Somewhere in the onslaught, the judges were watching. From behind their battle stations, competitors issued flurries of their very best cocktails for the never-ending crush of people who’d filled New Orleans’ Generations Hall to capacity.
This was Bar Room Brawl 2012, the annual bartenders’ faceoff at the Tales of the Cocktail festival pitting six of the nation’s best bars against each other in a sort of cage-smackdown party.
The gloves were off as six of America’s best bars squared off in New Orleans.
Boston’s Eastern Standard and LA’s Roger Room took the two top prizes last year, but now a new set of bars were vying for judges’ and people’s choice hardware — Houston’s Anvil, Kansas City’s Manifesto, New York City’s Employees Only, San Francisco’s Beretta, Seattle’s Rob Roy and The Passenger of Washington, D.C.
It was like taking a tour of America’s best bars, and as loud and messy as you might expect. The historic hall, a onetime sugar refinery dating back to the 1820s, had been transformed into one of the 10th annual festival’s most raucous events, and inside, bartenders muddled, shook, stirred and poured as fast as their bartender wizardry would allow.
DC’s The Passenger produced one of my favorite drinks of the night — Olson’s Revenge, featuring Grand Marnier, mezcal, honey and habanero bitters.
Each bar slung drinks featuring one of four sponsor spirits: Grand Marnier, Belvedere Vodka, 10 Cane Rum and Hennessey Cognac. Earlier, they’d made those same drinks for judges who now watched to see how well the six bar crews would hold up in the pressure-filled atmosphere.
A sampling of NYC’s Employees Only’s atmospheric decor.
There was Houston’s Anvil with its Antilles Julep – Grand Marnier, Jamaican rum, turbinado sugar, Angostura bitters and mint – and Kansas City’s Manifesto with a drink called Winter In The West Indies, a mix of 10 Cane rum, roasted butternut squash puree, honey-cinnamon syrup, lemon and Angostura aromatic bitters.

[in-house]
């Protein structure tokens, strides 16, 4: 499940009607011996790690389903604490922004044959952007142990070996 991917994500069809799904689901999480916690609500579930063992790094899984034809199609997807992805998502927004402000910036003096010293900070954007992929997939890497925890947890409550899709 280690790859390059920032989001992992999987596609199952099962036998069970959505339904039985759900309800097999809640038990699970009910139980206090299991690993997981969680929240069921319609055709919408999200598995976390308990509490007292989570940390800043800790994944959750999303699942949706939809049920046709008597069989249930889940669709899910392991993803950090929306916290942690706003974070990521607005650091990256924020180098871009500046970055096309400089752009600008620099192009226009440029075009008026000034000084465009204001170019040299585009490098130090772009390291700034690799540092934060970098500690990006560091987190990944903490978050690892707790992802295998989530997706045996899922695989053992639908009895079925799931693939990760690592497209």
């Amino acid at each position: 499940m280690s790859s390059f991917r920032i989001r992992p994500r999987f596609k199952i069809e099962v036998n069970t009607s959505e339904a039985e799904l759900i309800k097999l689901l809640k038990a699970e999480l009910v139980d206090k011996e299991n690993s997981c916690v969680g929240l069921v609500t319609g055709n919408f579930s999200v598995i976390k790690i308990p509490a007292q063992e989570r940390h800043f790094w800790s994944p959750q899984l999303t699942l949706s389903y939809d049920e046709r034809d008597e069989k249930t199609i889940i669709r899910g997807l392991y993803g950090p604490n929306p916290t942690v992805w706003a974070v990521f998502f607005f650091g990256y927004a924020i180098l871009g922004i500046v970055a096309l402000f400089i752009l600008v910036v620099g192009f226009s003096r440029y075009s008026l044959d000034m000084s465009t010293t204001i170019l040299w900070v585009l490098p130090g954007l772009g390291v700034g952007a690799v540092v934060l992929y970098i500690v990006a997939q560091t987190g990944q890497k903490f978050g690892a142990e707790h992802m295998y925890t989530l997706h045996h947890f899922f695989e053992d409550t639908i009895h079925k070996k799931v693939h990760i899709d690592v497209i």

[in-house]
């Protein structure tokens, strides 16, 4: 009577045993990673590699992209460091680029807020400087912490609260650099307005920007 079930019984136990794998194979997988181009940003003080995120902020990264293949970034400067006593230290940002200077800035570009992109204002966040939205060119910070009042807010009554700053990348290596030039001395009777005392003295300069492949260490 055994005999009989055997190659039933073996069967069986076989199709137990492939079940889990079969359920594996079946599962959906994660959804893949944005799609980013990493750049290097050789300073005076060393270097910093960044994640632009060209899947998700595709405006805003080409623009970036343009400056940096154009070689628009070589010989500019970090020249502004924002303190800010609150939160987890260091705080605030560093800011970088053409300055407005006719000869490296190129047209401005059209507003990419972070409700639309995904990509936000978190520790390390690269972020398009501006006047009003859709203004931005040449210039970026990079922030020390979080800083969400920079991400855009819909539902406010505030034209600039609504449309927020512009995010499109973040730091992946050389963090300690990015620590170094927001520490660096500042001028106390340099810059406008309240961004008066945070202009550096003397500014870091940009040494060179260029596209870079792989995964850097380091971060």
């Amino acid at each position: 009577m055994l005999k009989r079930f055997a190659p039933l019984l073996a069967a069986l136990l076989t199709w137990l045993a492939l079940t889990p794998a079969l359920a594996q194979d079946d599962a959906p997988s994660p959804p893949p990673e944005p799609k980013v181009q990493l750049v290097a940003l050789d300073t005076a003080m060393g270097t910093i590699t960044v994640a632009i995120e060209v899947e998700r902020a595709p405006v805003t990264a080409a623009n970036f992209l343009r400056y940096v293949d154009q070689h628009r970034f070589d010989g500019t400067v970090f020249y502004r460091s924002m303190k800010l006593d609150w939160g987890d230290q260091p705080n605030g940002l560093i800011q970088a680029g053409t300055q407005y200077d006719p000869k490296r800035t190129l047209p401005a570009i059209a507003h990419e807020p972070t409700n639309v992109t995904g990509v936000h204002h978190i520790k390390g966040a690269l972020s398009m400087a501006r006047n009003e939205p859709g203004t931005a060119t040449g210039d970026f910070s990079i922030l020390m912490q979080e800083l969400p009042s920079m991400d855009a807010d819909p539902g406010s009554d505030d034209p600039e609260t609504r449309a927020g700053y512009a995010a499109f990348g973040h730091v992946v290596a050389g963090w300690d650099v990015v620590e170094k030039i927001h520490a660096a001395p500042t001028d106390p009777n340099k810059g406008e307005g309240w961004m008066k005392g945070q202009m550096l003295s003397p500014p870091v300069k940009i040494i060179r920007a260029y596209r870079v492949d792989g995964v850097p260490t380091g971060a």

I had to restrain myself when I saw that New York City’s Employees Only – co-owned by Dallas’ Jason Kosmas, of Marquee Grill & Bar – was throwing down with its Ginger Smash, whose gingery aggressiveness I’d fallen in love with on a trip to New York last year. With Kosmas working the bar with his former homies, it remained my favorite drink of the night, followed by Passenger’s habanero-spiced Olson’s Revenge.
DC’s The Passenger employed napkins for a little trash-talking.
Bars had been urged to recreate some hint of their actual vibe, and Employees Only’s bar top was bookended by tatted babes in burlesque get-up, who lounged indifferently above the fray like New York City Public Library lions. Washington’s Passenger, meanwhile, handed out napkins wielding smack-talk: “Houston, You Have A Problem.” “New York City Smells Like Pee.” “Nice Mustache, San Francisco.” “Seattle: Oh Right, Like the 90’s.”
At left, Anu Apte of Seattle’s Rob Roy awaits announcement of the final results.
A band played onstage, and as Saturday turned into Sunday, the voracious throngs feasted on pretzels, wraps and maple-sausage breakfast sandwiches while tables overflowed with the debris of imbibement. By night’s end, Employees Only had been named the judges’ favorite, as if Dallas needed one more reminder that the city is lucky to have a guy like Kosmas around.
Dallas’ Kosmas, who worked the night alongside his former crewmates at Employees Only, the New York bar he co-owns, celebrates the victory.
The People’s Choice award went to Beretta of San Francisco, whose staff and fans rejoiced around the bar and beyond and – well, honestly, on a night like this, it was hard to tell where the celebrating ended and the partying began.
The bartenders of San Francisco’s Beretta celebrate their People’s Choice award.
Finally showing a little emotion after Employees Only takes the big prize.
— Marc Ramirez